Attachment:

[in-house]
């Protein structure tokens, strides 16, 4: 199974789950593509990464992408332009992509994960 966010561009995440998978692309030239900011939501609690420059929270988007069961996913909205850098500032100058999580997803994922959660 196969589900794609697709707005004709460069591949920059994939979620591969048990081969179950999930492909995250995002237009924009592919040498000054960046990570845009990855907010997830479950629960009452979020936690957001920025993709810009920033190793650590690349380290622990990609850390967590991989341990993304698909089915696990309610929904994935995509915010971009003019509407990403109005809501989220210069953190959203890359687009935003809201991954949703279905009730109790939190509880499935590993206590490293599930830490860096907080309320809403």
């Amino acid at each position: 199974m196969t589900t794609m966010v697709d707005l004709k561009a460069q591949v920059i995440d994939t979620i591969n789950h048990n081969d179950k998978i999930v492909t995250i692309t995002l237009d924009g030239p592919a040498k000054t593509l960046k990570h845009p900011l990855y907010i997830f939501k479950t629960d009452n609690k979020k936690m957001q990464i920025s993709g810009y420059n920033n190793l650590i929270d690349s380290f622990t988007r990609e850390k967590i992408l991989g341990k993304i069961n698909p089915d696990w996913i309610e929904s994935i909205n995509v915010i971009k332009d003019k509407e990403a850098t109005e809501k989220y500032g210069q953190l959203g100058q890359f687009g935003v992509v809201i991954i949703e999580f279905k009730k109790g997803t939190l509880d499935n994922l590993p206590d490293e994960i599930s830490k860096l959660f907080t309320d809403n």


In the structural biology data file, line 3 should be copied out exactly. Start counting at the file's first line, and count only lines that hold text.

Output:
């Amino acid at each position: 199974m196969t589900t794609m966010v697709d707005l004709k561009a460069q591949v920059i995440d994939t979620i591969n789950h048990n081969d179950k998978i999930v492909t995250i692309t995002l237009d924009g030239p592919a040498k000054t593509l960046k990570h845009p900011l990855y907010i997830f939501k479950t629960d009452n609690k979020k936690m957001q990464i920025s993709g810009y420059n920033n190793l650590i929270d690349s380290f622990t988007r990609e850390k967590i992408l991989g341990k993304i069961n698909p089915d696990w996913i309610e929904s994935i909205n995509v915010i971009k332009d003019k509407e990403a850098t109005e809501k989220y500032g210069q953190l959203g100058q890359f687009g935003v992509v809201i991954i949703e999580f279905k009730k109790g997803t939190l509880d499935n994922l590993p206590d490293e994960i599930s830490k860096l959660f907080t309320d809403n």